Housed in the attic of the early eighteenth-century church of the old St Thomas' Hospital, this atmospheric museum offers a unique insight into the history of medicine and surgery. The original timber framed Herb Garret was once used to dry and store herbs for patients' medicines and in 1822 an operating theatre was included. Predating anaesthetics and antiseptics, it is the oldest surviving surgical theatre in Europe. Aware that this venue has been hired for private events in the daytime, some gentle enquiries established that an evening event would be possible.
So it was that on a balmy evening in May, forty-three Tobacco Pipe Makers assembled in Southwark and climbed the narrow 52-step spiral staircase to the attic of the old church to be greeted by the staff of this unusual museum. We spent the first part of our evening enjoying the many exhibits that provided fascinating insights into the medicines and surgical practices of the early Victorian age, some of which were not for the faint-hearted.
After everyone had settled down, had a bite to eat and a fortifying drink, it was soon time to gird their loins and move into the old operating theatre itself. Here, our host provided us with a short history of the venue before embarking on a lurid account of the kind of operations performed in this space. The removal of gall stones was particularly unpleasant, leaving many in the audience sitting uncomfortably in their seats.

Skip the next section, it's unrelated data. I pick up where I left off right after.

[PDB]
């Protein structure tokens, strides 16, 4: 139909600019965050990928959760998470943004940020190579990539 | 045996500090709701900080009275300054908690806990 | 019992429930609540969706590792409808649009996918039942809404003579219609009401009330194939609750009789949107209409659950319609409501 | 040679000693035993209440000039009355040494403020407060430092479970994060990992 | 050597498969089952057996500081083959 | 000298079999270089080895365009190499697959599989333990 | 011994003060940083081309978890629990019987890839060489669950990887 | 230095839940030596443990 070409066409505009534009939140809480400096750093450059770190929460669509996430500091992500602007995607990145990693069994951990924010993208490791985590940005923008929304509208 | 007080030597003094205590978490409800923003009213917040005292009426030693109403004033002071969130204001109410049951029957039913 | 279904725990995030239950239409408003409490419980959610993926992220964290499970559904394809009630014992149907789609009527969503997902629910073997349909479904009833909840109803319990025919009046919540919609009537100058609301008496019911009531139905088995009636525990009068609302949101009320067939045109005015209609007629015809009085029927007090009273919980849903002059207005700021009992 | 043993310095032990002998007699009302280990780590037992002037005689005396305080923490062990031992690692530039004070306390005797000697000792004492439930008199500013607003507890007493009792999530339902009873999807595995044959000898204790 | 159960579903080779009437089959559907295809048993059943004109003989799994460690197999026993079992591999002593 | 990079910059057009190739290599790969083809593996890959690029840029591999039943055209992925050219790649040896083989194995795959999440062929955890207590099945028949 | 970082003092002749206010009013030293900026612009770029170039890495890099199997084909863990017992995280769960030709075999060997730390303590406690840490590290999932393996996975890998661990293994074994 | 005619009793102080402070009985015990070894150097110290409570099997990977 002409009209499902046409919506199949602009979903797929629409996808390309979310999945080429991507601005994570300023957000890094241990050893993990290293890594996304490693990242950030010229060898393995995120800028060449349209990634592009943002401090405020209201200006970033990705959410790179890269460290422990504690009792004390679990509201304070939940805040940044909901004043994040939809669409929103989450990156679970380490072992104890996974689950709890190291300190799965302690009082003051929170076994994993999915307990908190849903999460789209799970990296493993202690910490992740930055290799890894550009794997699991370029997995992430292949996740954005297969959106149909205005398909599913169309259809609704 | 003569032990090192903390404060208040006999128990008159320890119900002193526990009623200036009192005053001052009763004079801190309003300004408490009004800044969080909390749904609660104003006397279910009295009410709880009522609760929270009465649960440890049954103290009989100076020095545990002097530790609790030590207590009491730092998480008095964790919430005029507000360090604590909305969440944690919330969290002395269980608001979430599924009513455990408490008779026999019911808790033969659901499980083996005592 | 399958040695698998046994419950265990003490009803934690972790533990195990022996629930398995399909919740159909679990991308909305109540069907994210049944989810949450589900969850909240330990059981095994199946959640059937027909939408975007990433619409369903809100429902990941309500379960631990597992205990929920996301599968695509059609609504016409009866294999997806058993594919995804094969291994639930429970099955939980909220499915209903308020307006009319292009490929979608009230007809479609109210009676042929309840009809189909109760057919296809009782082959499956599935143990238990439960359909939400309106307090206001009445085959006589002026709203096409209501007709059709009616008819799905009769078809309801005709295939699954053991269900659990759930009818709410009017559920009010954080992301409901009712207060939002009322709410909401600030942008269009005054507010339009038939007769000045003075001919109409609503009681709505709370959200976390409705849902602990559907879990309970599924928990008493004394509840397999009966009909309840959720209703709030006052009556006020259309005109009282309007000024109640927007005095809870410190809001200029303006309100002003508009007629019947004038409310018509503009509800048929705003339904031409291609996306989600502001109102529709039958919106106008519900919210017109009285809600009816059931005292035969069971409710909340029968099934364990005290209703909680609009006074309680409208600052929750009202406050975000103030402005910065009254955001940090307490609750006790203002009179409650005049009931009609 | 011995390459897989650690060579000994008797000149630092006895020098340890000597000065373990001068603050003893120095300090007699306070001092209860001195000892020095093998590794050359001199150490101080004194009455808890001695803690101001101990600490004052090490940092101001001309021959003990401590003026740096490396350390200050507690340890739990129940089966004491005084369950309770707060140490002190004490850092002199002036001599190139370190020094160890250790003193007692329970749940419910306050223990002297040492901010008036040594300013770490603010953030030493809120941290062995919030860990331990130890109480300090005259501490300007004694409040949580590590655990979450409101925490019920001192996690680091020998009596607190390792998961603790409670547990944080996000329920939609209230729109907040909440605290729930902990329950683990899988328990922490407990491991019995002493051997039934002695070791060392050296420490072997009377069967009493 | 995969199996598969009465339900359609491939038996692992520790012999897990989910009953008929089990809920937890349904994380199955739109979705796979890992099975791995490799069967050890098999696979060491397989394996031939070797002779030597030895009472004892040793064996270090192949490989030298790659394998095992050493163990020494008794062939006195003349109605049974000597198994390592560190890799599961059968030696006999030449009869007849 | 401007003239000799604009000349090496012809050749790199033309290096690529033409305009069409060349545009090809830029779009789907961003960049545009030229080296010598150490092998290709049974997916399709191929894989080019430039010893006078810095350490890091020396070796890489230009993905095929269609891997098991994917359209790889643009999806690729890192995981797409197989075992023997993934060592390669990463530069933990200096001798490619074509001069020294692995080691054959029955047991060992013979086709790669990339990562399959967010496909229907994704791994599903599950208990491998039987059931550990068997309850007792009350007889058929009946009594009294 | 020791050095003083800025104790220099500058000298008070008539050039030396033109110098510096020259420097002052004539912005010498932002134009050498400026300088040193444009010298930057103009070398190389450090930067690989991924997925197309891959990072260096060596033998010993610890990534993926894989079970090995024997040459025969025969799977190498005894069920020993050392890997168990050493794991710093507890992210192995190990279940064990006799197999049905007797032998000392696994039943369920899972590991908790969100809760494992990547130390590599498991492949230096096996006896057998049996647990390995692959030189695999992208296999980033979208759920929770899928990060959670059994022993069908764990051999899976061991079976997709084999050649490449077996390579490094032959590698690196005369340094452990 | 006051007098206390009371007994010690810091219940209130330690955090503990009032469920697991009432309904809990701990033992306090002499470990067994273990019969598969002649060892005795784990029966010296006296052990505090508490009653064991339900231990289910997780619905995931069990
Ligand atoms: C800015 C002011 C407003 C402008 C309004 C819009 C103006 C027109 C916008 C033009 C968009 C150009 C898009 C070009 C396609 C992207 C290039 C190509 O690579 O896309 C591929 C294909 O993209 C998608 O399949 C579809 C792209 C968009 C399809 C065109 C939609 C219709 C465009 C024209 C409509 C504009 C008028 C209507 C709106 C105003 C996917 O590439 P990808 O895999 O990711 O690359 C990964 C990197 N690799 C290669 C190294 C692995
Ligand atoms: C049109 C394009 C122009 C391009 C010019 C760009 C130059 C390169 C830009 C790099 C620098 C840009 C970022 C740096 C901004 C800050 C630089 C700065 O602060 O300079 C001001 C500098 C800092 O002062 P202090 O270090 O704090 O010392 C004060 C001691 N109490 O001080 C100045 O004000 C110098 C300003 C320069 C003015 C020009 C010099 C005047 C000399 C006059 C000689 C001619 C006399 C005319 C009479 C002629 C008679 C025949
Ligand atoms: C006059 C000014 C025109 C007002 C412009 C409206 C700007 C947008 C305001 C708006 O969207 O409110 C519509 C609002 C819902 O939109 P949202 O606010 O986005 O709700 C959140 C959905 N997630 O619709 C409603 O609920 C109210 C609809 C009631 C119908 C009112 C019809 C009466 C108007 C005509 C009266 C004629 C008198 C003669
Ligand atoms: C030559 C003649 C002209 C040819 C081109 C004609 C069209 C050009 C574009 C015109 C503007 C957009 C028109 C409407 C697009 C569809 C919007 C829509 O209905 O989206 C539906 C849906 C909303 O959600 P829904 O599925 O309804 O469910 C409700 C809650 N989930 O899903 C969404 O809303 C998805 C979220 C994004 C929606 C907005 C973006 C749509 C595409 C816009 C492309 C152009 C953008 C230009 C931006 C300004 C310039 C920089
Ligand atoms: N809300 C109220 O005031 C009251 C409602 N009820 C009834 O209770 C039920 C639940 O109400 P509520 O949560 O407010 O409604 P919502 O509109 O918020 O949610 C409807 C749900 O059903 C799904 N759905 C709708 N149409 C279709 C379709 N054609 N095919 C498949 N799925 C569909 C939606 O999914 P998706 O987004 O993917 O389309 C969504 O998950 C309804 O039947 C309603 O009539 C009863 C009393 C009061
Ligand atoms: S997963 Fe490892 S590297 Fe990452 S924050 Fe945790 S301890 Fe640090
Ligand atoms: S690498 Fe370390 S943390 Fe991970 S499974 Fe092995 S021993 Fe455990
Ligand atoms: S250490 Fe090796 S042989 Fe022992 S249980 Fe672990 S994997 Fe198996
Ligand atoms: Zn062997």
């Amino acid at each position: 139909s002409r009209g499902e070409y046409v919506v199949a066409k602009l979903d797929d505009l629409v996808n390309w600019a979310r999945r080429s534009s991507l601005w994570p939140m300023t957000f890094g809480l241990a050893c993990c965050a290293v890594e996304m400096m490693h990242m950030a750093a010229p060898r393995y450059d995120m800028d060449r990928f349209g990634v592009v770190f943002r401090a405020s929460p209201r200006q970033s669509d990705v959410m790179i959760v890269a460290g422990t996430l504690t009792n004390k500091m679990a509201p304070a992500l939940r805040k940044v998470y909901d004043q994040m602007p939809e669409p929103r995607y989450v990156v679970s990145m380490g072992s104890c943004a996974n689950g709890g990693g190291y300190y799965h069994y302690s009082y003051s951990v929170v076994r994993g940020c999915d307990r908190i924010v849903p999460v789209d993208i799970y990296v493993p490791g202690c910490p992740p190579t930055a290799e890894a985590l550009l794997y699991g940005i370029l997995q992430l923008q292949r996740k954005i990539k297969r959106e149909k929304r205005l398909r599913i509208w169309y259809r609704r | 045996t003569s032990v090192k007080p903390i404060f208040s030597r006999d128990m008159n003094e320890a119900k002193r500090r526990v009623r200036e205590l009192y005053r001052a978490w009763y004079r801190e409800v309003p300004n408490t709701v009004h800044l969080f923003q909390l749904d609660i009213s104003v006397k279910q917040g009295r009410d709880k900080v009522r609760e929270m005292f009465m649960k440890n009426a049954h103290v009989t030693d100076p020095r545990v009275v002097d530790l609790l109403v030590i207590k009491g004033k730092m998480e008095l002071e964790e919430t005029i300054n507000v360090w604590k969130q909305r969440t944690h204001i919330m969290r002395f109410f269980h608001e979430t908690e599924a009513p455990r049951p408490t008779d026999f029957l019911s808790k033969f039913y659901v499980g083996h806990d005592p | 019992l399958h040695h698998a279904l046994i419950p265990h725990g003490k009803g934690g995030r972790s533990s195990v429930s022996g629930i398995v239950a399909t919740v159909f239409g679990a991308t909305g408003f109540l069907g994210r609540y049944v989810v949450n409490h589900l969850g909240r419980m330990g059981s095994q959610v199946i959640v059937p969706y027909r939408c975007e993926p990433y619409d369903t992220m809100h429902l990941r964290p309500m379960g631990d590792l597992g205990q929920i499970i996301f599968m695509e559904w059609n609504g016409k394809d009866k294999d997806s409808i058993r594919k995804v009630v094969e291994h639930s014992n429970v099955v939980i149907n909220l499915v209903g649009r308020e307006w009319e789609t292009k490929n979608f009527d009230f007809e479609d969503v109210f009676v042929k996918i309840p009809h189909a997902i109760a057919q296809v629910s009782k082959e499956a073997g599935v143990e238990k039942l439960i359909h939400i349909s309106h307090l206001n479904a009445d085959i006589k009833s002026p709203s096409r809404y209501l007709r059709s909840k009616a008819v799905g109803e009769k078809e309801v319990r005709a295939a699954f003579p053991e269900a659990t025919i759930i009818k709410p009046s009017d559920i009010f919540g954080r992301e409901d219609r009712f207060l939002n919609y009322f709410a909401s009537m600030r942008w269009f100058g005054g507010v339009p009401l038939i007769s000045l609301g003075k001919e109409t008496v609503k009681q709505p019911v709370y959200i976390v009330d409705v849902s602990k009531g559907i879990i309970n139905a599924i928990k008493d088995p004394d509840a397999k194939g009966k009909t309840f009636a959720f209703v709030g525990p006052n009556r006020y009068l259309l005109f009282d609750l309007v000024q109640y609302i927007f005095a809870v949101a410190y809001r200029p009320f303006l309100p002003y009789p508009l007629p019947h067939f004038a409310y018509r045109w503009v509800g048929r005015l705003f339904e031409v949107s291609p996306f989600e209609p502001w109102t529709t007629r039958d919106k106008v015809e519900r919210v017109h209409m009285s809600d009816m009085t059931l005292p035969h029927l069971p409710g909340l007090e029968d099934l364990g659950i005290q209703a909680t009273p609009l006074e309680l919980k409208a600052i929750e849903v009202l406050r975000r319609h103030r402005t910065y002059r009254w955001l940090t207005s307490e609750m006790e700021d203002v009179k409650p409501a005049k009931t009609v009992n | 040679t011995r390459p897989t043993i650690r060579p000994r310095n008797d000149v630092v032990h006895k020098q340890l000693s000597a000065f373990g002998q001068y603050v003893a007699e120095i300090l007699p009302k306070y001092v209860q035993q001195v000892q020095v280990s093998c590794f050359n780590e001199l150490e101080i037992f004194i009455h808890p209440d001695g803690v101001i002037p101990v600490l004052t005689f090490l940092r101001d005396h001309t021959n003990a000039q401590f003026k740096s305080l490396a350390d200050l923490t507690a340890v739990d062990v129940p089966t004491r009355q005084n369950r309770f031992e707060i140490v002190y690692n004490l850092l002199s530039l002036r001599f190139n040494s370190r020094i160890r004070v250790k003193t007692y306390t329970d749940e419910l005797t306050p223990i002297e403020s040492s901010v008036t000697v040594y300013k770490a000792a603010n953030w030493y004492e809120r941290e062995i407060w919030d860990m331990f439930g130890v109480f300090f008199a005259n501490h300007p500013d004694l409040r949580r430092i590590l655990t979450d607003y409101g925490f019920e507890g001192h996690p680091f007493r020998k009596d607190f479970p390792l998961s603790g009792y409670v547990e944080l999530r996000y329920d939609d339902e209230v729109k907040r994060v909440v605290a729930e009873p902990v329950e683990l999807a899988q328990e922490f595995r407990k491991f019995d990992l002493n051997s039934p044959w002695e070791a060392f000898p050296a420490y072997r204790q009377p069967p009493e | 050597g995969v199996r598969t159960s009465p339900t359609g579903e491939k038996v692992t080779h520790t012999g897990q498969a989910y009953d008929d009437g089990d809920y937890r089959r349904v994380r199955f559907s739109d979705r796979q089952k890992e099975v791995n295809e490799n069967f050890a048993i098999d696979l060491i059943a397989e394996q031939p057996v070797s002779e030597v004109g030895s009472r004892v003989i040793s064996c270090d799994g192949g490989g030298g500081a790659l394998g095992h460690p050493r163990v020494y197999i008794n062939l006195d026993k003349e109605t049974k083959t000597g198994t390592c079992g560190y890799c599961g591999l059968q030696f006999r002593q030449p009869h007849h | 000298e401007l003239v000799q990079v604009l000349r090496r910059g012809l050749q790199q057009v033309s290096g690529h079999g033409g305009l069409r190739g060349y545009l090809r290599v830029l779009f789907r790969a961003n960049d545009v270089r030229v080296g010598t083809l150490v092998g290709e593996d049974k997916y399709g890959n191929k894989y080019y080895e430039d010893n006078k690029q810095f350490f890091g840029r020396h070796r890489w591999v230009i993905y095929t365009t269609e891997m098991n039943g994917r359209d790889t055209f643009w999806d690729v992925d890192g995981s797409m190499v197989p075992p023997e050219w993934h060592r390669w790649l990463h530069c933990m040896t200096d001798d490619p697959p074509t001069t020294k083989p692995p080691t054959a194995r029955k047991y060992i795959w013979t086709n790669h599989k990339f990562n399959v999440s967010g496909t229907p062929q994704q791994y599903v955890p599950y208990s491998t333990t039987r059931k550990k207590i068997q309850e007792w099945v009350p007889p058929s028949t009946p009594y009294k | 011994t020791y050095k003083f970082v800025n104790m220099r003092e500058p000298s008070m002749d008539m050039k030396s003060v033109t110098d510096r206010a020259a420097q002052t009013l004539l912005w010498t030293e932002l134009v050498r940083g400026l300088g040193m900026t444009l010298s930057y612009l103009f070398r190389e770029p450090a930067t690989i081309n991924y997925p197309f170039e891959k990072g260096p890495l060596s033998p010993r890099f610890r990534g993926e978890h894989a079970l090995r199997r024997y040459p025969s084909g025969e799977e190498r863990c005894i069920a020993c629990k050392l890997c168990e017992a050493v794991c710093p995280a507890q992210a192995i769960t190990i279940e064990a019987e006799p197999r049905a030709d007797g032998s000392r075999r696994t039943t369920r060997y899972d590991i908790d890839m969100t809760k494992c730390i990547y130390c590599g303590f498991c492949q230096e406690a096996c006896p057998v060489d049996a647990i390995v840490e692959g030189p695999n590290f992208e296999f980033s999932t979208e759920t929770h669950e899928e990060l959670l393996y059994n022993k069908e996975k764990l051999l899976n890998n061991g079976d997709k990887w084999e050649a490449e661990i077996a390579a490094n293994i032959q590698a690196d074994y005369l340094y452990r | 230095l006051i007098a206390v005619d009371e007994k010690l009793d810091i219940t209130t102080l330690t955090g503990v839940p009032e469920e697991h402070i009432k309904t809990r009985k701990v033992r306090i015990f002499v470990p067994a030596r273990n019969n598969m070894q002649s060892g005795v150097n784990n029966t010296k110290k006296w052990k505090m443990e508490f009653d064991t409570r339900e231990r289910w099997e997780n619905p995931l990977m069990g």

Many of the operations described were surprisingly effective but often let down by a lack of post-operative hygiene. There was little appreciation of germs and bacteria at the time, so the many deaths were attributed to all sorts of vague and obscure factors such as vapours or miasma. Interestingly, the rich intuitively recognised that being in a hospital was not a good thing and they tended to receive their treatments and procedures at home.
Seeing that the Master was a little unsteady on his feet, our host invited me down to the operating table whereupon he determined that one of my legs must be somehow afflicted and that it had best be removed. Displaying the surgical instruments to the audience it was clear from the reactions that this was not going to go well so I braced myself for the ordeal...without anasthaetic! Luckier patients might get a piece of wooden stick to bite on during the amputation but there wasn't one handy so I had to manage without. Readers, it was a terrible thing but I did make it through with dignity and fortitude despite the laughter and jeering of a baying audience. The final indignity was that no prosthetics were available after such an operation. My dreams of an elegantly carved wooden leg were dashed.
With all that excitement over, there was nothing left to do but return to the Herb Garret for a glass of wine...for medicinal purposes, of course.